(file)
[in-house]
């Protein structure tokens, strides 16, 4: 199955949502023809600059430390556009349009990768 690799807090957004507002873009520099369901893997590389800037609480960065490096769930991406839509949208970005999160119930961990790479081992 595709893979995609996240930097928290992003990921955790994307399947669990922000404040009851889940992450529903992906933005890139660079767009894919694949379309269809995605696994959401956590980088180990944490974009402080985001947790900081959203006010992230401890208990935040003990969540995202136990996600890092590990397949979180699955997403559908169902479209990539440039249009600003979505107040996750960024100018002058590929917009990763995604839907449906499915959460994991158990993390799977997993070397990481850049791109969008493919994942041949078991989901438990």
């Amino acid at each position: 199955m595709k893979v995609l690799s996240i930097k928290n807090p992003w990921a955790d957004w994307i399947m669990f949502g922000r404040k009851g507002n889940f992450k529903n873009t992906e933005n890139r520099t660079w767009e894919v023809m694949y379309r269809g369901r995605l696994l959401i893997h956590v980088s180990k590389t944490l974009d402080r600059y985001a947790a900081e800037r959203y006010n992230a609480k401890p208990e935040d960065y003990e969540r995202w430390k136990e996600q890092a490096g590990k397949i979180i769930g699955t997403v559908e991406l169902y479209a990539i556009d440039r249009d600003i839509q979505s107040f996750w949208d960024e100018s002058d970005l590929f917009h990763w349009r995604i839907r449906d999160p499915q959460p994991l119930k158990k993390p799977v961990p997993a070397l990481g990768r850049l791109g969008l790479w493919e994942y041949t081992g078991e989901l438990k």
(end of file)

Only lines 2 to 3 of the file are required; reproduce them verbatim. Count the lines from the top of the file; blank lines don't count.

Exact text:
């Protein structure tokens, strides 16, 4: 199955949502023809600059430390556009349009990768 690799807090957004507002873009520099369901893997590389800037609480960065490096769930991406839509949208970005999160119930961990790479081992 595709893979995609996240930097928290992003990921955790994307399947669990922000404040009851889940992450529903992906933005890139660079767009894919694949379309269809995605696994959401956590980088180990944490974009402080985001947790900081959203006010992230401890208990935040003990969540995202136990996600890092590990397949979180699955997403559908169902479209990539440039249009600003979505107040996750960024100018002058590929917009990763995604839907449906499915959460994991158990993390799977997993070397990481850049791109969008493919994942041949078991989901438990």
């Amino acid at each position: 199955m595709k893979v995609l690799s996240i930097k928290n807090p992003w990921a955790d957004w994307i399947m669990f949502g922000r404040k009851g507002n889940f992450k529903n873009t992906e933005n890139r520099t660079w767009e894919v023809m694949y379309r269809g369901r995605l696994l959401i893997h956590v980088s180990k590389t944490l974009d402080r600059y985001a947790a900081e800037r959203y006010n992230a609480k401890p208990e935040d960065y003990e969540r995202w430390k136990e996600q890092a490096g590990k397949i979180i769930g699955t997403v559908e991406l169902y479209a990539i556009d440039r249009d600003i839509q979505s107040f996750w949208d960024e100018s002058d970005l590929f917009h990763w349009r995604i839907r449906d999160p499915q959460p994991l119930k158990k993390p799977v961990p997993a070397l990481g990768r850049l791109g969008l790479w493919e994942y041949t081992g078991e989901l438990k």